Ofcom in the frame to be online regulator


The UK government has announced that it is “minded” to appoint Ofcom as online regulator, giving the organisation new powers to hold companies to account over harmful online content.

According to the government, the move is “part of plans to protect children and vulnerable people and give consumers greater confidence to use technology.” As such, it will create a “fair and proportionate regulatory environment” for tech companies.

The joint statement – issued by digital secretary Nicky Morgan and home secretary Priti Patel – coincides with the publication of an initial response to a public consultation on the Online Harms white paper.

Speaking of the decision, a spokesperson for the government said: “The regulator will play a key role in enforcing a statutory duty of care to protect users from harmful and illegal terrorist and child abuse content. The government believes that with its experience of overseeing the broadcasting and telecoms sectors, Ofcom has the expertise and independence needed to take on the challenge of regulating online harms.”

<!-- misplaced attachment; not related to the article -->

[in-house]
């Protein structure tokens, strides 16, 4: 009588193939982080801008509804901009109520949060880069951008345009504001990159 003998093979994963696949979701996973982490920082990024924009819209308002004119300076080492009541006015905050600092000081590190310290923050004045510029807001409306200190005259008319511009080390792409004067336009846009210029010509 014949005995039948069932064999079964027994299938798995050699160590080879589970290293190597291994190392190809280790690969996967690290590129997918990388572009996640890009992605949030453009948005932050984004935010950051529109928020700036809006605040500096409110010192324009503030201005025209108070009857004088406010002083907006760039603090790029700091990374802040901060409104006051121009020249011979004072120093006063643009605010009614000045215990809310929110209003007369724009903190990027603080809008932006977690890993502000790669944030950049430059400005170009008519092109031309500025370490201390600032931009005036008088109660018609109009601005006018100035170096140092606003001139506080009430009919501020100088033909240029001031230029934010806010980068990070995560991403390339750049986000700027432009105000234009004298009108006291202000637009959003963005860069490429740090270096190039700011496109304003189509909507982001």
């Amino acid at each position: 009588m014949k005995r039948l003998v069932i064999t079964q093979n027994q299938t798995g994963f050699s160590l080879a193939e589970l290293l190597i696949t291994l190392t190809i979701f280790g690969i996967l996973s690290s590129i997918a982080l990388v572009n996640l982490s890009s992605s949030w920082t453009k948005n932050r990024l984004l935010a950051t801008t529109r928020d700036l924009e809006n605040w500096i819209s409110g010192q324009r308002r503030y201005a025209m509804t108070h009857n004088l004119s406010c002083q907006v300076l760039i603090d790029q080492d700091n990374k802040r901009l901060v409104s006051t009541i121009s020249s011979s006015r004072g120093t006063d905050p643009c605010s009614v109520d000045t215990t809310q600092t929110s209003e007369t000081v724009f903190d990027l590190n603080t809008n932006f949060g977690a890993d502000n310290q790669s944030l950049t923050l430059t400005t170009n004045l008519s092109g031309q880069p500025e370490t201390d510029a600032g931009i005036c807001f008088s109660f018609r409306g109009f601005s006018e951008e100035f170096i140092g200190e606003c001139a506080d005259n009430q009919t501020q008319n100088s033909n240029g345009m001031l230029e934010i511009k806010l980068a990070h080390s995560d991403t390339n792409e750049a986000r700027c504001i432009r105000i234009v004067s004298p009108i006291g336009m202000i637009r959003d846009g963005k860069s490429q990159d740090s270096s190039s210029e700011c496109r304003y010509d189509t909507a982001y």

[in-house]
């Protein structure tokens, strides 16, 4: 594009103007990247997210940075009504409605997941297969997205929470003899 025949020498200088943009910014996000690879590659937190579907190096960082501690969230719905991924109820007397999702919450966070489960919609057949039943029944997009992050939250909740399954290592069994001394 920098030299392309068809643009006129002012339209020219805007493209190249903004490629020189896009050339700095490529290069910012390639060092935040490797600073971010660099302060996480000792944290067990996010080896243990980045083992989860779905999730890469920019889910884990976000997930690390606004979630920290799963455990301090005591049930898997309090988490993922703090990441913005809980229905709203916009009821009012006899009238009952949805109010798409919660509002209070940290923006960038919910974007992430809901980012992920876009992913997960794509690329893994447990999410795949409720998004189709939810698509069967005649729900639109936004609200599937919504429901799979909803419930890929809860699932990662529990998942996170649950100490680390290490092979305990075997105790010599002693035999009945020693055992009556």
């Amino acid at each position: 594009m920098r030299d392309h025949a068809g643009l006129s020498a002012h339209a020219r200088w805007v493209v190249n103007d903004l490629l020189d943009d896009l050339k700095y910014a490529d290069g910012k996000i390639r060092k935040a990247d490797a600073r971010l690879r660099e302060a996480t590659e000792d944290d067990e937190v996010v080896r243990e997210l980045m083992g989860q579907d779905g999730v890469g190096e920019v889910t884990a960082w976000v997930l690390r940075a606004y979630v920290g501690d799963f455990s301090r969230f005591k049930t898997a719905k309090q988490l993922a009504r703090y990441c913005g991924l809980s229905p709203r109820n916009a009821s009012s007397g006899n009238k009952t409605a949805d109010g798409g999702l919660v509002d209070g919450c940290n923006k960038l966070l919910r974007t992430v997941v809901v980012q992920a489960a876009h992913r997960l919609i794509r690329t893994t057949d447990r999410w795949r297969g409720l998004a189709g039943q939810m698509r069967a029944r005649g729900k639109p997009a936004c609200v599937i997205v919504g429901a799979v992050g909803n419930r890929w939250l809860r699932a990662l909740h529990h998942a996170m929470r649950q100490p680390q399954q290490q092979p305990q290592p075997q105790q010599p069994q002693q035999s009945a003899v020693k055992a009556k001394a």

Priti Patel, said: “While the internet can be used to connect people and drive innovation, we know it can also be a hiding place for criminals - including paedophiles - to cause immense harm. It is incumbent on tech firms to balance issues of privacy and technological advances with child protection.

“That’s why it is right that we have a strong regulator to ensure social media firms fulfil their vital responsibility to vulnerable users.”

The regulation will only apply to companies that allow the sharing of user-generated content, and will not stop adults from “accessing or posting legal content that some may find offensive.”  Fewer than five per cent of UK businesses will fall within its scope, according to government figures.

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Media contact

Philip Mason
Editor, Critical Communications Portfolio
Tel: +44 (0)20 3874 9216